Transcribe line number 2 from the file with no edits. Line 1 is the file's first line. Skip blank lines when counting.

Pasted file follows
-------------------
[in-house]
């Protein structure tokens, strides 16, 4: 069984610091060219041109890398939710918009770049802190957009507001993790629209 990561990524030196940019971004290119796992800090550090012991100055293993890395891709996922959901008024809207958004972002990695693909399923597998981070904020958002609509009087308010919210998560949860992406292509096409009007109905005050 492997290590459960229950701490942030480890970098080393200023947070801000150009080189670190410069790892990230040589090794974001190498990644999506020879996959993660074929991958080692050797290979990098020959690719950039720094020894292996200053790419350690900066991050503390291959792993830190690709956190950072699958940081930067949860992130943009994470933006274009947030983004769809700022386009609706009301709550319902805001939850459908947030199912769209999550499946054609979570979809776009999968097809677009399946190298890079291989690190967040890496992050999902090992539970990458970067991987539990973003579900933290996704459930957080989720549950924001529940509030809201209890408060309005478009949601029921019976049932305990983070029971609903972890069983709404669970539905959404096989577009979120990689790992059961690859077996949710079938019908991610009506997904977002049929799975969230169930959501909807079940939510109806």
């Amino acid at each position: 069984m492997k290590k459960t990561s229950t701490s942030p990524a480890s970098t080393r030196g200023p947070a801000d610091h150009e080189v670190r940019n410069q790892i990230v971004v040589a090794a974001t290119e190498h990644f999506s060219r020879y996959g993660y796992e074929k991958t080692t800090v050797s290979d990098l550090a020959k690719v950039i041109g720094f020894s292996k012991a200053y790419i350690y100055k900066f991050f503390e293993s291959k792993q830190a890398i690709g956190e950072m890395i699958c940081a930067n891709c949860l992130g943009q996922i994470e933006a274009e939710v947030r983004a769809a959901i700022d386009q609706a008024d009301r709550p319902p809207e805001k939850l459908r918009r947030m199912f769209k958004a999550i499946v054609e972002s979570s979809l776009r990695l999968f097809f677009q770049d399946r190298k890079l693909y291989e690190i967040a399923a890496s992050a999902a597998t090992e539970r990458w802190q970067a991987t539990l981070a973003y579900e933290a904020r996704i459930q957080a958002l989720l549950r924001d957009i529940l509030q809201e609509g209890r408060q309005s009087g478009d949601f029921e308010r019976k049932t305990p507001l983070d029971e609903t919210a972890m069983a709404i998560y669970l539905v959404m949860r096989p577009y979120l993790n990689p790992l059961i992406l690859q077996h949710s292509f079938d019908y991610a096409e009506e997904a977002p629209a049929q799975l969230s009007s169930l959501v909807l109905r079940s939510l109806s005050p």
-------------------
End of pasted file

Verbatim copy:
């Protein structure tokens, strides 16, 4: 069984610091060219041109890398939710918009770049802190957009507001993790629209 990561990524030196940019971004290119796992800090550090012991100055293993890395891709996922959901008024809207958004972002990695693909399923597998981070904020958002609509009087308010919210998560949860992406292509096409009007109905005050 492997290590459960229950701490942030480890970098080393200023947070801000150009080189670190410069790892990230040589090794974001190498990644999506020879996959993660074929991958080692050797290979990098020959690719950039720094020894292996200053790419350690900066991050503390291959792993830190690709956190950072699958940081930067949860992130943009994470933006274009947030983004769809700022386009609706009301709550319902805001939850459908947030199912769209999550499946054609979570979809776009999968097809677009399946190298890079291989690190967040890496992050999902090992539970990458970067991987539990973003579900933290996704459930957080989720549950924001529940509030809201209890408060309005478009949601029921019976049932305990983070029971609903972890069983709404669970539905959404096989577009979120990689790992059961690859077996949710079938019908991610009506997904977002049929799975969230169930959501909807079940939510109806």